Red Apple Transit director: Operational analysis is needed to apply for federal grants
FARMINGTON — A new study will evaluate some proposed locations for a permanent Red Apple Transit bus system central transportation hub.
The Farmington City Council on Tuesday awarded a contract for the analysis to the KFH Group Inc., a transit-planning organization based in Maryland. The city will pay $59,000 for the study.
Red Apple Transit director Andrew Montoya said the operational analysis is one of the steps the city must complete before it can apply for federal grants to build a hub. An earlier study isolated three potential locations.
Red Apple Transit's ridership grew over recent years. It partnered with the North Central Regional Transit District and with Navajo Transit, which bring riders from the Jicarilla Apache Nation and Navajo Nation to Farmington. That growth increases the need for a central hub, Montoya said.
Orchard Plaza, located at 915 Farmington Ave., serves now as the system's central transit hub. The site was intended to serve only as a temporary central hub, Montoya said.
"Somehow, over the years, it's almost become a permanent one," he said.
The city hired a firm about two years ago to analyze potential locations for the new hub. The firm analyzed eight locations and recommended three for consideration, including two in the downtown area. The operational analysis will look at the recommended locations, Montoya said.
"The study's quite intensive," Montoya said.
The analysis will examine how much land the city needs, the size of the building that is needed, and the amount of time and miles to get the buses from the operations center yard to the transit hub. It will also examine passenger drop-off and pick-up areas, sheltered passenger waiting areas, and how the buses will enter and exit the hub. The study also will provide the city with an estimate for how much it would cost to build the facility.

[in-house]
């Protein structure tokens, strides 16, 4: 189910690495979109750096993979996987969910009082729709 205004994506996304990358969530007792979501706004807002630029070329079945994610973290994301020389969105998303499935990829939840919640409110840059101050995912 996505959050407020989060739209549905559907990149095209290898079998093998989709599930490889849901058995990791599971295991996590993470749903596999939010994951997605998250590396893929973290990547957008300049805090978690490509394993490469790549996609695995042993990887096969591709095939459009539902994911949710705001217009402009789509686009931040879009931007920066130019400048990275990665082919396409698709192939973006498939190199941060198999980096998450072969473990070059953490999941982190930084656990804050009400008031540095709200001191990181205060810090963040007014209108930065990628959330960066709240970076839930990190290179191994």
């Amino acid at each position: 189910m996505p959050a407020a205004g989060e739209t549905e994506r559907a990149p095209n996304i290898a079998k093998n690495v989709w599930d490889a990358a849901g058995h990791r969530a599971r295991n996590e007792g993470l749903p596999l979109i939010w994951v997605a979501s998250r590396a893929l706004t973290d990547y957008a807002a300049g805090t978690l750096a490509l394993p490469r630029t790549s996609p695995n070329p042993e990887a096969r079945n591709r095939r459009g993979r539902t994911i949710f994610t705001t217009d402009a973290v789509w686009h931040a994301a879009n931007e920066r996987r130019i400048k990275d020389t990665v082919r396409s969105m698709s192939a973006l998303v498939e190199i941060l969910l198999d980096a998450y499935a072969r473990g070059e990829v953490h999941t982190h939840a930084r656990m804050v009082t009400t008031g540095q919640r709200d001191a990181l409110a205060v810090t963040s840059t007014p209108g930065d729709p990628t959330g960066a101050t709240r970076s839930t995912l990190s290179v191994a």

The KFH Group also will prepare a bus route map to the proposed transit hub.
Montoya said Red Apple Transit would like to maintain as many of the current stops as possible, but some stops may need to be moved.
"We want to make this as smooth as possible," he said.
The operational analysis also will identify potential new stops that could attract new riders.
Montoya anticipates the study could take about four months to complete. He said the process will include public input, and the findings will be presented to the City Council.
While the study likely will be completed this year, Montoya does not know how long it will be until the new transportation hub is built. He said Red Apple Transit will begin applying for grants after the analysis is completed, and construction will be contingent on funding.
Hannah Grover covers government for The Daily Times. She can be reached at 505-564-4652 or via email at firstname.lastname@example.org.